Beneath the undying loyalty of poor blacks to the African National Congress, there is a growing resentment towards the movement that delivered South Africa from apartheid 18 years ago.
In the famous Soweto township, once home to anti-apartheid heroes Nelson Mandela and Desmond Tutu, residents struggling against high unemployment, crime and pervasive corruption are not afraid to speak frankly about what they call the ANC's rot.
"The ANC is not a bad movement, it is the people who have brought the rot to the party," said Slavate Marema, who has never had a job since finishing school five years ago.
"Leaders don't seem to care much about us once they get our votes. All they seem to care about is enriching themselves and driving around in fancy cars, and telling us that government has no money," said the 22-year-old.
After decades of championing the fight against white-minority apartheid rule, the ANC led South Africa peacefully into a "rainbow nation" in 1994 and its leader Mandela was elected the country's first black president.
But the ruling ANC is now accused of abandoning its roots and core constituency.
"As far as I am concerned we have no government. They are serving themselves, busy lining their own pockets," said France Diholo, a retired factory worker.
"The rot that you see today, did not start with Zuma's, it has been creeping up slowly since Mandela days," he lamented.
Too often, Soweto residents complain, ANC membership has become synonymous with instant wealth and the beneficiaries of lucrative government contracts seem to be politically connected.
The ANC government has often come under fire for excessive spending on luxury hotel stays, and providing small armies of round-the-clock security to officials, while the most of the population battle unacceptably high crime rates.
"These days security seems to be reserved for high profile ANC politicians, who travel with groups of armed police in fast cars. When communities need them they are not available," fumed Tankiso Mmusi.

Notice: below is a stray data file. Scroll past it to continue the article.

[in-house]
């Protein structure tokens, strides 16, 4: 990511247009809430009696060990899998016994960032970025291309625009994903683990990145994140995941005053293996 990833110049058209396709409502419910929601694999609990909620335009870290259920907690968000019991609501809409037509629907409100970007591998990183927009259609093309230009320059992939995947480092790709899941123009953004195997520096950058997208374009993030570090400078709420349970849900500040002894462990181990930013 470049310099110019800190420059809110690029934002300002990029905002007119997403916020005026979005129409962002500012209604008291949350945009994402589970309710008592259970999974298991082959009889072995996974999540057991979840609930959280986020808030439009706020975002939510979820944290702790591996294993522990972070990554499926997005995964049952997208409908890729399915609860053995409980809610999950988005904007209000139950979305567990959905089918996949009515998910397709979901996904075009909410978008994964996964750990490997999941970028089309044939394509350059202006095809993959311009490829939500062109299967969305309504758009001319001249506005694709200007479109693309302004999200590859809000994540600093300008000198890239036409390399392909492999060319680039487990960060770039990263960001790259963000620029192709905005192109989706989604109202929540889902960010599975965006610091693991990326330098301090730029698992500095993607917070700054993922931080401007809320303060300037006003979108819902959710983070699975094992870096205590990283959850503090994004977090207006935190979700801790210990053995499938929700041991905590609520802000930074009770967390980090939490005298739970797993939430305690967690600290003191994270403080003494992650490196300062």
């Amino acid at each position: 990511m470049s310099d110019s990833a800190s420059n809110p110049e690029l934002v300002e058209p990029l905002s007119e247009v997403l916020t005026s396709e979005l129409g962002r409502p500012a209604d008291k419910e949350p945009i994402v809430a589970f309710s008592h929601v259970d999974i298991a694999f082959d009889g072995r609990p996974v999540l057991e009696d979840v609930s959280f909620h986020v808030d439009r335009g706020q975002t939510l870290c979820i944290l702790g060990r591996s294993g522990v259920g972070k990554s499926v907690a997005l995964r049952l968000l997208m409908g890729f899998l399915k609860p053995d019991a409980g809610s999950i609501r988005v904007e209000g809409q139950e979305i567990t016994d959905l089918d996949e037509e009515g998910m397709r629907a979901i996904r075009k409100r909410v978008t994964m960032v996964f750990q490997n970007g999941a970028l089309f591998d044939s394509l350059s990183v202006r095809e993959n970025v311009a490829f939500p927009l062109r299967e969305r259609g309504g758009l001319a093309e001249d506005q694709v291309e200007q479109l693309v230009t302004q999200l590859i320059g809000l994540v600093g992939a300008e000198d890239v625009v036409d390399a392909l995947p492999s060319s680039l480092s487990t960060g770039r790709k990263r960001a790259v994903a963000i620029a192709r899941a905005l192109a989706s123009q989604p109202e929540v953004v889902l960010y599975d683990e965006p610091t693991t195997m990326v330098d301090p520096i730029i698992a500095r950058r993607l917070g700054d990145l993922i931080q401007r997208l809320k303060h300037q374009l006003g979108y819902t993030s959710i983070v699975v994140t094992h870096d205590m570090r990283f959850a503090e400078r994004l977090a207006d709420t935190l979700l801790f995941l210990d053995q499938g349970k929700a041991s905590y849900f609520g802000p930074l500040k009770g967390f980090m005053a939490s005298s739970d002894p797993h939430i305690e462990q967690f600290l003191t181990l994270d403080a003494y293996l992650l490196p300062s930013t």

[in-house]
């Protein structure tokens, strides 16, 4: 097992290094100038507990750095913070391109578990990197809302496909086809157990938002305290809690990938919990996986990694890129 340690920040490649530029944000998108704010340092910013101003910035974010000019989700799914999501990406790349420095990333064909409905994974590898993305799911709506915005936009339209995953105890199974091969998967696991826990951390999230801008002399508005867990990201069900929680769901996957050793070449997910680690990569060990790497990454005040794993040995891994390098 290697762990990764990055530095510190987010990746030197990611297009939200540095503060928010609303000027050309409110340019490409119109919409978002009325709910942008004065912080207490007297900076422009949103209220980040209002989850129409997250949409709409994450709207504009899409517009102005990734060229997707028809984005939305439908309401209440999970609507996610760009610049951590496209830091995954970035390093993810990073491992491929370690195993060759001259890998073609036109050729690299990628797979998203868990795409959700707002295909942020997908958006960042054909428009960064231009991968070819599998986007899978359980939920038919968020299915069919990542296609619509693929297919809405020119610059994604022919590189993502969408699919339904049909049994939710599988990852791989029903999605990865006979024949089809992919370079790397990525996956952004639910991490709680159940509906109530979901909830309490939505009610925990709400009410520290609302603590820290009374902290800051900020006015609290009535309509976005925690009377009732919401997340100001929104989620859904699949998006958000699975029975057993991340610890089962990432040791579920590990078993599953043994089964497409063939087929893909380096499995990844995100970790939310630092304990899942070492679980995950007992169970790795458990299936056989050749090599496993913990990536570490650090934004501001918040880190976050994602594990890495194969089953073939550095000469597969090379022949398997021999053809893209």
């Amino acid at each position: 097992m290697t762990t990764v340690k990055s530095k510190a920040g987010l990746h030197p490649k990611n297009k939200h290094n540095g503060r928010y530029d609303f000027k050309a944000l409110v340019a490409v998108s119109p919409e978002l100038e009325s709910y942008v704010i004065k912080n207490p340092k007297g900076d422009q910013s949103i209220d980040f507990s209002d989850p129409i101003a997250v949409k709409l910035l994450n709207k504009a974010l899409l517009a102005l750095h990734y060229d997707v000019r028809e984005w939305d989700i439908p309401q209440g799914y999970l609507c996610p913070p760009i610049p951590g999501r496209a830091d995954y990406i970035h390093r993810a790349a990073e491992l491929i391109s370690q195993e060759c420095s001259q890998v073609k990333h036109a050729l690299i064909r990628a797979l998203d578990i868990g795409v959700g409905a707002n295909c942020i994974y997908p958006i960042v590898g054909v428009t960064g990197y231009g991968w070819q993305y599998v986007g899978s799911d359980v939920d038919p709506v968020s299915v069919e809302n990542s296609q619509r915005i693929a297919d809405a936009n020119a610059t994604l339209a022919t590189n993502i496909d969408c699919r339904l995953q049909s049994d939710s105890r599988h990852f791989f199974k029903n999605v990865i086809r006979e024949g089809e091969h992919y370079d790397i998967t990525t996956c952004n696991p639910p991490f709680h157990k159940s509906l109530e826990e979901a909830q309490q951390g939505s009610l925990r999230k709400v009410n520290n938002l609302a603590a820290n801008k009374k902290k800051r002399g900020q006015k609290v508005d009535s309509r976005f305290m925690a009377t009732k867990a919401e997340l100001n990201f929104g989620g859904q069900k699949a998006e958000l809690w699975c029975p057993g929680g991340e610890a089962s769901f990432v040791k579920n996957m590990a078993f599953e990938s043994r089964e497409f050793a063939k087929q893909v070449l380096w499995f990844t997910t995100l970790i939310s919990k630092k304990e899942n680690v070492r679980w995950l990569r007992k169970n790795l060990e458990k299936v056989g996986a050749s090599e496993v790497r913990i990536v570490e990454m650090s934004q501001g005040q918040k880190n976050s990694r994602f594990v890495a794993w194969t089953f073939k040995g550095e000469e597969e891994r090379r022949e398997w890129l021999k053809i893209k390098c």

Although the ANC government has built 2.8 million homes since taking power, around 20 percent of South Africans still have no electricity and 10 percent no running water. Protests over service delivery are frequent.
Reports that the government spent $29-million of taxpayers' money upgrading Zuma's private home, complete with helipad, underground bunkers and a clinic, are jarring for many.
Despite being the largest economy on the continent and home to a burgeoning black middle class, South Africa remains one of the most unequal societies in the world.
The grievances are reaching a crescendo at a difficult time for the ANC, as it prepares for a leadership conference on Sunday, held every five years, which effectively kicks off the campaign for elections in 2014.
But like many people who felt angered by the ANC, Diholo said he will continue voting for the party, which still holds a commanding electoral majority.
At the 2009 elections the ANC won almost 66 percent of the 17-plus million votes cast.
The nearest rival, the Democratic Alliance, which is often seen as "too-white" by black voters, got just 17 percent of the vote.
The bigger risk for the ANC may be that voters stay away from the polls altogether.
But according to Andile Mngxitama, a firebrand columnist for The Sowetan newspaper, the "conditions for a revolution are rife in South Africa."
"The ANC has failed to transform the state into an instrument of the people," he wrote in a recent column.
"The question we need to ask is will the South African revolution be by the ballot or by insurrection, like the Arab Spring?"
That may be over-exuberant, but there is little doubt the ANC's revolutionary lustre has lost some of its shine.